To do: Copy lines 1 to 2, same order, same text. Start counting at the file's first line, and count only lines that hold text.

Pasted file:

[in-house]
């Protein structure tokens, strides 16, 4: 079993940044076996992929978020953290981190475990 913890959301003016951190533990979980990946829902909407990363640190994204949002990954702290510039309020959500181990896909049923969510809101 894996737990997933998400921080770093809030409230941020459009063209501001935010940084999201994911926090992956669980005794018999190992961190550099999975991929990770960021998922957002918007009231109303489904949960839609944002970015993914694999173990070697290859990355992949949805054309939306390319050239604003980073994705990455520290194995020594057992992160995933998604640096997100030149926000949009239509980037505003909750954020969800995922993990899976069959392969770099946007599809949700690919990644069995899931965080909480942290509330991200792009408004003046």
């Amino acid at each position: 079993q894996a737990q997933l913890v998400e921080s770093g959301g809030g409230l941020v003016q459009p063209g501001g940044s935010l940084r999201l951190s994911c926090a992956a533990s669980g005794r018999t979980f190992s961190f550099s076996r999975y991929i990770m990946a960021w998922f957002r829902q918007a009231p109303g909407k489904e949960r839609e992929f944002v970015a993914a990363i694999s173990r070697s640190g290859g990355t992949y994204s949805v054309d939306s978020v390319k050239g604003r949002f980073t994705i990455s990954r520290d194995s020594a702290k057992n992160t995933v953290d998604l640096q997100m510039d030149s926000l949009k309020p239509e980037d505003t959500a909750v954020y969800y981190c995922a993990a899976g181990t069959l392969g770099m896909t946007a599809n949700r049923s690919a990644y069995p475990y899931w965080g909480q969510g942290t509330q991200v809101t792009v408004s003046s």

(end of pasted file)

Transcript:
[in-house]
């Protein structure tokens, strides 16, 4: 079993940044076996992929978020953290981190475990 913890959301003016951190533990979980990946829902909407990363640190994204949002990954702290510039309020959500181990896909049923969510809101 894996737990997933998400921080770093809030409230941020459009063209501001935010940084999201994911926090992956669980005794018999190992961190550099999975991929990770960021998922957002918007009231109303489904949960839609944002970015993914694999173990070697290859990355992949949805054309939306390319050239604003980073994705990455520290194995020594057992992160995933998604640096997100030149926000949009239509980037505003909750954020969800995922993990899976069959392969770099946007599809949700690919990644069995899931965080909480942290509330991200792009408004003046």